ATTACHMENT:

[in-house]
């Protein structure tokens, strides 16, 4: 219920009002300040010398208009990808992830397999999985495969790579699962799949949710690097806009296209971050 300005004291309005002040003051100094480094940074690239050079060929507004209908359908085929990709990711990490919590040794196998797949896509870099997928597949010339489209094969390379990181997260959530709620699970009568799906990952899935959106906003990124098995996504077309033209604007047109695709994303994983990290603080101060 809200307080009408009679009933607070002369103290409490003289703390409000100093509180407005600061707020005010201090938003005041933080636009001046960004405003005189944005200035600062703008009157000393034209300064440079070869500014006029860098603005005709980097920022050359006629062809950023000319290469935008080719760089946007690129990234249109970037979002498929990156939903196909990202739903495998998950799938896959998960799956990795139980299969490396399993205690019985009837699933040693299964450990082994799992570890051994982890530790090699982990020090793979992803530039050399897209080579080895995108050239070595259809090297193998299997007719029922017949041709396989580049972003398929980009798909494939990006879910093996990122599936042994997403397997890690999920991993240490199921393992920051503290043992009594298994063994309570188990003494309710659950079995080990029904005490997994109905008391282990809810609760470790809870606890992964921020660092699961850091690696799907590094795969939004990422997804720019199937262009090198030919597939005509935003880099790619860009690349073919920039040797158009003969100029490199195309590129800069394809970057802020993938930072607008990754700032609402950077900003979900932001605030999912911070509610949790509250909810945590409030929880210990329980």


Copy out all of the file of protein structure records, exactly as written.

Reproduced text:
[in-house]
């Protein structure tokens, strides 16, 4: 219920009002300040010398208009990808992830397999999985495969790579699962799949949710690097806009296209971050 300005004291309005002040003051100094480094940074690239050079060929507004209908359908085929990709990711990490919590040794196998797949896509870099997928597949010339489209094969390379990181997260959530709620699970009568799906990952899935959106906003990124098995996504077309033209604007047109695709994303994983990290603080101060 809200307080009408009679009933607070002369103290409490003289703390409000100093509180407005600061707020005010201090938003005041933080636009001046960004405003005189944005200035600062703008009157000393034209300064440079070869500014006029860098603005005709980097920022050359006629062809950023000319290469935008080719760089946007690129990234249109970037979002498929990156939903196909990202739903495998998950799938896959998960799956990795139980299969490396399993205690019985009837699933040693299964450990082994799992570890051994982890530790090699982990020090793979992803530039050399897209080579080895995108050239070595259809090297193998299997007719029922017949041709396989580049972003398929980009798909494939990006879910093996990122599936042994997403397997890690999920991993240490199921393992920051503290043992009594298994063994309570188990003494309710659950079995080990029904005490997994109905008391282990809810609760470790809870606890992964921020660092699961850091690696799907590094795969939004990422997804720019199937262009090198030919597939005509935003880099790619860009690349073919920039040797158009003969100029490199195309590129800069394809970057802020993938930072607008990754700032609402950077900003979900932001605030999912911070509610949790509250909810945590409030929880210990329980």